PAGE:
Refuse collections – An open letter to citizens

By on 11/08/2017 in Blog, Cllr Trickett with 0 Comments

Dear citizen of Birmingham,

First and foremost we want to apologise for the continued disruption to city residents as a result of the ongoing industrial action by Unite the union in relation to refuse collection services in the city.

In the final week of July we launched a three-week recovery plan to ensure we visited every street in the city at least once. Despite the huge challenge posed by the industrial action we have made great progress in tackling the backlog of missed collections. Lessons have been learnt through this contingency process that will be put into place if the dispute continues.

That being said, positive moves are being made to settle the dispute and bring the disruption to an end. We have made an offer to Unite to take the areas we disagree on to ACAS (The Advisory, Conciliation and Arbitration Service) so they can be swiftly resolved in an open, fair and transparent way.

It hasn’t been easy, and I know your patience has been tested – we are all fully aware this is one of the few genuinely universal services we provide, so one missed collection is one missed collection too many.

The fact this is a universal service is why we need to get it right. We need to modernise and bring refuse collection into line with the operating models used across the country, where modern, effective and efficient services are offered to citizens.

The plan we are discussing with the unions will do this, based on the best practice used by other councils.

Importantly, despite much of what you may have read and seen elsewhere, there are no job losses and no cuts to basic pay for workers that are affected by the removal of the “leading hand” role (one of the two supervisors we currently have – in a crew that is only a three-person team).

We are able to make these assurances because we have identified other permanent roles within the council that their skills are broadly suited to, with training on offer to help ensure they could move into the jobs as easily as possible.

Under the new model, we will also be shifting away from an over-reliance on agency staff, by recruiting more than 200 new permanent employees to collect rubbish and recycling from our streets. This will bring stability to the service and improve how we do things.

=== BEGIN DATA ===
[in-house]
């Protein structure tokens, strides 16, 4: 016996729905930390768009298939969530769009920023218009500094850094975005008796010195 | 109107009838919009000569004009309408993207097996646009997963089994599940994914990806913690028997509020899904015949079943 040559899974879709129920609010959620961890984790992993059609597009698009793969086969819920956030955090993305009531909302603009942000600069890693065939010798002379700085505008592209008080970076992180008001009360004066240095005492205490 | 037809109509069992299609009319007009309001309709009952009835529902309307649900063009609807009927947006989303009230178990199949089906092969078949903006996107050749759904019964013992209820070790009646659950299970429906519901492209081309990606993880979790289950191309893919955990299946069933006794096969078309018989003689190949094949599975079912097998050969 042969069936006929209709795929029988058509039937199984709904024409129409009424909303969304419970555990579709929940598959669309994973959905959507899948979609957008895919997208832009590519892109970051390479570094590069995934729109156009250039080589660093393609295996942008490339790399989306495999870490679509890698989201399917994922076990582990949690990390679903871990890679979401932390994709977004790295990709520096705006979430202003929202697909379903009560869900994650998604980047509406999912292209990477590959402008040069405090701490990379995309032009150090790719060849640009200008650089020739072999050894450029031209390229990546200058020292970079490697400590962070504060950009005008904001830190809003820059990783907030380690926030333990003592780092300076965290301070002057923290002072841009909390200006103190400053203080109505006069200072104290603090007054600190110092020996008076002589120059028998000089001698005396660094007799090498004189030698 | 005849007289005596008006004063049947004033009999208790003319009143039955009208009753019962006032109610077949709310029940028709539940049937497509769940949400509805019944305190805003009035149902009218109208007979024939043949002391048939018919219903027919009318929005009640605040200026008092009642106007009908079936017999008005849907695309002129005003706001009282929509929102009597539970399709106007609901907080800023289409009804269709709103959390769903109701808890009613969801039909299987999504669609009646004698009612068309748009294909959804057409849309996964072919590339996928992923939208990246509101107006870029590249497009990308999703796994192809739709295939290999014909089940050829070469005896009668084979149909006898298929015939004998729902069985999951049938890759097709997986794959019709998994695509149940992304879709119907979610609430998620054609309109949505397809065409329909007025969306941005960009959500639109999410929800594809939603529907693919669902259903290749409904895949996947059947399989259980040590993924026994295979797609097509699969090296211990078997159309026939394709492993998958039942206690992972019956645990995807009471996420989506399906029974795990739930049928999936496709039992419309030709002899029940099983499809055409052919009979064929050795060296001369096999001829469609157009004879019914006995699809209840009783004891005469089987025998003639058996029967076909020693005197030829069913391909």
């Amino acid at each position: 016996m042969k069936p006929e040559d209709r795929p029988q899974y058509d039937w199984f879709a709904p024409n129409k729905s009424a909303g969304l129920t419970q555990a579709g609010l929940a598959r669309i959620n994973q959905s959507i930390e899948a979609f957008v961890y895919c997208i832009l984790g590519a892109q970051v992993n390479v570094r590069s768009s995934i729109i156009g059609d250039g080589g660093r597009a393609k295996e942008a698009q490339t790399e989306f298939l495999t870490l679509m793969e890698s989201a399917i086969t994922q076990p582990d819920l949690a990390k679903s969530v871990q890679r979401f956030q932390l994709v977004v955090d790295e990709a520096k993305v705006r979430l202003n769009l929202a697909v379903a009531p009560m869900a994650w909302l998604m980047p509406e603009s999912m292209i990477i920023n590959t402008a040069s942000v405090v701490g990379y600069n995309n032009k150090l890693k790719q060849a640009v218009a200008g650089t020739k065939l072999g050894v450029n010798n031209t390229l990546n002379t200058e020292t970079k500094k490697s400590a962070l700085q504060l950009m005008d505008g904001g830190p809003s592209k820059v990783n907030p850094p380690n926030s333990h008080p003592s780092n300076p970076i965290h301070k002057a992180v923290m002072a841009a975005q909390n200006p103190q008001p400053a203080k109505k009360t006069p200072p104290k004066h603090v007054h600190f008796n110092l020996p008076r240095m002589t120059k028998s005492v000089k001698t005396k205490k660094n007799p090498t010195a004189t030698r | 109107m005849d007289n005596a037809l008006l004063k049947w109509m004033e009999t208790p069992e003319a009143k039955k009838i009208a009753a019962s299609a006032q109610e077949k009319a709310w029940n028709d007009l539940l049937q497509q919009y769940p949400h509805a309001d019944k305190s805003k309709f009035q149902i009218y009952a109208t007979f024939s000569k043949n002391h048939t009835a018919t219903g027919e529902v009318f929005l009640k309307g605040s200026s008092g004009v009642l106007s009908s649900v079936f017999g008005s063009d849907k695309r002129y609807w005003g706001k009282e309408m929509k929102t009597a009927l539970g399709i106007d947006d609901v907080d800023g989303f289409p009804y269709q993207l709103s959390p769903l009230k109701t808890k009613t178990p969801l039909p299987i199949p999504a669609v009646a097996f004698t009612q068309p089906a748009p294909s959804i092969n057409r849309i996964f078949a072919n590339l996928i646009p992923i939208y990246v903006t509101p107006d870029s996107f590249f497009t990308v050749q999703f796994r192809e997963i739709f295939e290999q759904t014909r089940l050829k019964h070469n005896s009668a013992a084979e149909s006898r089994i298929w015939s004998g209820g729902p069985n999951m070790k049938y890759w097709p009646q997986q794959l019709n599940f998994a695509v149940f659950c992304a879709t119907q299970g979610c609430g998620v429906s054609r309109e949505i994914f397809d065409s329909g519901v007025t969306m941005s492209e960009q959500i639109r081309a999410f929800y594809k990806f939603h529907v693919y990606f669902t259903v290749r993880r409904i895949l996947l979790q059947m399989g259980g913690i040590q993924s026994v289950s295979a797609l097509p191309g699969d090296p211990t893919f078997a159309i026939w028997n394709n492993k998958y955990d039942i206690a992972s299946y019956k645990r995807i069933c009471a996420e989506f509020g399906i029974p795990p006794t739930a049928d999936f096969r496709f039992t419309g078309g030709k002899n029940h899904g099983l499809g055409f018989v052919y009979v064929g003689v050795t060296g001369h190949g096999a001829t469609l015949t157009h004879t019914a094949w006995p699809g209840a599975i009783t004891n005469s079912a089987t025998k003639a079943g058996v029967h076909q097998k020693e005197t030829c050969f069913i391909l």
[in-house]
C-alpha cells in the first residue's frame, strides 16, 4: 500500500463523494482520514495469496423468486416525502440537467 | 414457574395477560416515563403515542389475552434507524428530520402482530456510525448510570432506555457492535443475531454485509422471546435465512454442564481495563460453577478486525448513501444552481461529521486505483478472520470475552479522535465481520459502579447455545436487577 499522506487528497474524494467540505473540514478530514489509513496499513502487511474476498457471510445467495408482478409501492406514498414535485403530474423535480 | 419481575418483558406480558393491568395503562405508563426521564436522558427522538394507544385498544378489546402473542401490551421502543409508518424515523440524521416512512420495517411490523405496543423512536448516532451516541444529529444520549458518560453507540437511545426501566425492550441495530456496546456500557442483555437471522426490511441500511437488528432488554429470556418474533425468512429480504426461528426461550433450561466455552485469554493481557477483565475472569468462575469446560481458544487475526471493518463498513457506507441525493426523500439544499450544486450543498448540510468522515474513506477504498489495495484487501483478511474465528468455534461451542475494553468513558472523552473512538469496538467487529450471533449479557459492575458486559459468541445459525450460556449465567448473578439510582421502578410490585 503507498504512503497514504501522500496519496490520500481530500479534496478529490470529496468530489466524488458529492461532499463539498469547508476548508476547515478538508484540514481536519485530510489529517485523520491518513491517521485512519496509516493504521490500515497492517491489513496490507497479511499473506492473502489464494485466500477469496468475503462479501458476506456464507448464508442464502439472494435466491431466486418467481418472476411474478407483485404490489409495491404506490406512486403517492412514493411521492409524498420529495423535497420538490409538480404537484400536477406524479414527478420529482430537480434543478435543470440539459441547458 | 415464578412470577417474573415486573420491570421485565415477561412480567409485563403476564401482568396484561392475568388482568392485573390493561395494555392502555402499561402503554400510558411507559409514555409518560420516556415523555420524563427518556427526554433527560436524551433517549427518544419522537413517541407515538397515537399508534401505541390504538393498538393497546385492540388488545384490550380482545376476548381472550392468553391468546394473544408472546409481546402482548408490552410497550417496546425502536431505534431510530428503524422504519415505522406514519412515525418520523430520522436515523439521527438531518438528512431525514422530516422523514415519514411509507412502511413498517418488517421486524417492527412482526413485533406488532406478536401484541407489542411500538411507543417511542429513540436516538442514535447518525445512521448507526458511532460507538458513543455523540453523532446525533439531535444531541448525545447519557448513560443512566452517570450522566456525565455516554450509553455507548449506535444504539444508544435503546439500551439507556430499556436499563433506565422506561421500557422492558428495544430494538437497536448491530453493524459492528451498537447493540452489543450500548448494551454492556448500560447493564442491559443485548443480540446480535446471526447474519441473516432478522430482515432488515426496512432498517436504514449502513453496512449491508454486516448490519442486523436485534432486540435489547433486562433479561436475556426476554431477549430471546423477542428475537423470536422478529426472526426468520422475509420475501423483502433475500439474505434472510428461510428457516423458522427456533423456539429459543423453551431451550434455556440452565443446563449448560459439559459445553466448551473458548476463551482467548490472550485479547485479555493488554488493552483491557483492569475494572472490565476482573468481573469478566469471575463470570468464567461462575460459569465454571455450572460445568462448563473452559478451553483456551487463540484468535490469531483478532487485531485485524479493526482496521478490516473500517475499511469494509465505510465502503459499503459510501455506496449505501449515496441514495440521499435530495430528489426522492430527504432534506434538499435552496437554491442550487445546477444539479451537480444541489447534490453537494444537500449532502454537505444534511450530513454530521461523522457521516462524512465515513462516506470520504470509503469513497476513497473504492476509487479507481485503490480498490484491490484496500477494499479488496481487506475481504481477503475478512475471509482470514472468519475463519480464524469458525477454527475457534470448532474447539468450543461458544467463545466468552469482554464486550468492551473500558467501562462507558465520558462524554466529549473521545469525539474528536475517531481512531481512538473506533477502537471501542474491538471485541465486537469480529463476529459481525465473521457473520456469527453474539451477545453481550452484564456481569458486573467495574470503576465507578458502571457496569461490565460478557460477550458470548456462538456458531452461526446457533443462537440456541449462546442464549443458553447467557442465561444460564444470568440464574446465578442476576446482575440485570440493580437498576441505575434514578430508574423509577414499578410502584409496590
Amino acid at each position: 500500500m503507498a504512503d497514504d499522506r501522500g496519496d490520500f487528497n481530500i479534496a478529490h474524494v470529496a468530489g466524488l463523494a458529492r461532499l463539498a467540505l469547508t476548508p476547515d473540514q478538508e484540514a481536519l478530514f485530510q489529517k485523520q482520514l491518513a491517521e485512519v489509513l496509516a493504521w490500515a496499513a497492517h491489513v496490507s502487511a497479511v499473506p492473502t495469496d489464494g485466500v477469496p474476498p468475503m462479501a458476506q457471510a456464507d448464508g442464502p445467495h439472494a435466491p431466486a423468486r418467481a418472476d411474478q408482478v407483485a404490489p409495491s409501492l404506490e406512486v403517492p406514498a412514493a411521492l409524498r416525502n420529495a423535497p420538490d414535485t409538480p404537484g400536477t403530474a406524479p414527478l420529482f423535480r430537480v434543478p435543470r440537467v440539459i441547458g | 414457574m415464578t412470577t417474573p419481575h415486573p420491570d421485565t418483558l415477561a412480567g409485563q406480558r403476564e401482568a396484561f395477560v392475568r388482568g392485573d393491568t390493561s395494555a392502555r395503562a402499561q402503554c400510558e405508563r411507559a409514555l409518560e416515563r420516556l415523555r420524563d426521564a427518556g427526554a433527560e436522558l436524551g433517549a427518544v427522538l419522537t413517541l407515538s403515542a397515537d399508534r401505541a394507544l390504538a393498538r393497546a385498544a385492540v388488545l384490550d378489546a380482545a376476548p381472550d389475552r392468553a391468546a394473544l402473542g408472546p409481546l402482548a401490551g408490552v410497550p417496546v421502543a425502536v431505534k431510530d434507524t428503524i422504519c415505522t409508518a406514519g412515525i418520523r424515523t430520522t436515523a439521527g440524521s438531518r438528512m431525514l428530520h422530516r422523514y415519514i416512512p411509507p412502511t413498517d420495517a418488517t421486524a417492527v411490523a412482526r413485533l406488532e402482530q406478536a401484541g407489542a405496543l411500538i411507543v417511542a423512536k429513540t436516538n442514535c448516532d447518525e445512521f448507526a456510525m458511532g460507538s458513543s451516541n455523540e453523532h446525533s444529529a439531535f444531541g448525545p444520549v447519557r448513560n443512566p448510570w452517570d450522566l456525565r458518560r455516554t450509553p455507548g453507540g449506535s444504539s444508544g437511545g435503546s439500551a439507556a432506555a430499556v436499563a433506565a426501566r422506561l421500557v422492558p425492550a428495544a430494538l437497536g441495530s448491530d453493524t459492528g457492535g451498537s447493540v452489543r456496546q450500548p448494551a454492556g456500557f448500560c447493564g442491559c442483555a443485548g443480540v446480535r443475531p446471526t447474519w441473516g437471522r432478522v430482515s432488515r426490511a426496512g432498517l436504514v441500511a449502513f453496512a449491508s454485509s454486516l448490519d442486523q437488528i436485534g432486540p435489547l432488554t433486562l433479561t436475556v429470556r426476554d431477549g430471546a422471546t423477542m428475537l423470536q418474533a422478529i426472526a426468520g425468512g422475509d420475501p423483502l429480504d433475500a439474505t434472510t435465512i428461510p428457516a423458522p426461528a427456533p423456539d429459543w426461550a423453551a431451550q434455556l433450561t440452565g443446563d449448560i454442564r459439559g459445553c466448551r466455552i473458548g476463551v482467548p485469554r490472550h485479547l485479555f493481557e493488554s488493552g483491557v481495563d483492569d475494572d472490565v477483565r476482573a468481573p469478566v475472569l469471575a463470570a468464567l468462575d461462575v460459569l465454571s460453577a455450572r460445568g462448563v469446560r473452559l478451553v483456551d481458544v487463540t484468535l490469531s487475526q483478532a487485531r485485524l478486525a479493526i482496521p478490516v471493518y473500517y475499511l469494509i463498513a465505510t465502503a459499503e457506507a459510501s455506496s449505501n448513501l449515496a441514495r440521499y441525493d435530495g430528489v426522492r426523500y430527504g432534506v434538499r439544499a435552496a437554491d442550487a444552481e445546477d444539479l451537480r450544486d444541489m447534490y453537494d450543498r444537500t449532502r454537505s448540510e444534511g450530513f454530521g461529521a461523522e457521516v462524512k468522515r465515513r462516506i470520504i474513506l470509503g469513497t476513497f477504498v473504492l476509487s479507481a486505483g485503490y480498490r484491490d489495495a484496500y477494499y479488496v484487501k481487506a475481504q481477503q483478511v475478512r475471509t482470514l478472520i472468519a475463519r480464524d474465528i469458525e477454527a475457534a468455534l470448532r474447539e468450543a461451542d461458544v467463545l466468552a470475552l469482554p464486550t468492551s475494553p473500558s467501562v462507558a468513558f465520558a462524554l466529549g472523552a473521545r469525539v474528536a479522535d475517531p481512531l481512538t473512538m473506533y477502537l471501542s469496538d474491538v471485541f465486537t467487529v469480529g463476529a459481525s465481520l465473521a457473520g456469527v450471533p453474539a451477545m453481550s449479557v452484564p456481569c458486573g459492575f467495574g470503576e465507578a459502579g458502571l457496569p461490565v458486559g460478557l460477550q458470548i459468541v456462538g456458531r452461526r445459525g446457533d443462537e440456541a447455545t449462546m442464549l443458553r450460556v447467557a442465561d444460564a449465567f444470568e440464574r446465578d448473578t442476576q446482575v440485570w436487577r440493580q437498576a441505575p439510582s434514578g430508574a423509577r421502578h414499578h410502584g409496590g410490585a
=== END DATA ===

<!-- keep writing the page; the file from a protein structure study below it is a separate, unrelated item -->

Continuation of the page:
As we seek to resolve the dispute as soon as possible, we will be carrying on with our temporary arrangements to collect waste in the city. This is based on a model that sees us aim to visit all households within three weeks.

It isn’t what we want to do, but with a reduced workforce available, we will do everything we can (with the support of partner organisations) to collect your rubbish and recycling.

What has also become clear is that some areas have been blighted by flytipping during this action, where waste other than regular household rubbish has been presented on the streets.

Through our dispute recovery plan, we will look to tackle this, and aim to get to every ward once over the next three weeks. This may not be on your regular collection day.

The details for the wards we intend to visit during “Week One” (week commencing August 14) are available on our website: www.birmingham.gov.uk

If necessary (dependent on if the strike ends), we will then in due course announce arrangements for Week Two and Week Three. In simple terms, if your ward isn’t on the Week One list, please bear with us during this time. We will let you know the exact plan for your area as soon as possible.

I am also very mindful there has been a great deal of concern about our paid-for garden waste recycling service. We are currently reviewing our position on that so we can best address the disruption caused to subscribers.

In closing, it is important that I take this opportunity to ensure you are aware the pattern of industrial action changed on August 11. There are now three one-hour strikes each working day (7am-8am, then 10.30am-11.30am and finally 1.30pm-2.30pm).

The travel time before and after each hour of industrial action along with crew breaks being taken at their depot – rather than out and about in the city – will have a significant impact on collections. In simple terms this will be much more than the three hours of strike action that Unite the union claim to be staging.

Again, we apologise to the people of Birmingham for this situation and we will continue to talk with our trade union colleagues in a bid to try and resolve the dispute as soon as possible.

 

Cllr Lisa Trickett

Cabinet Member – Clean Streets, Recycling and Environment

Birmingham City Council

 

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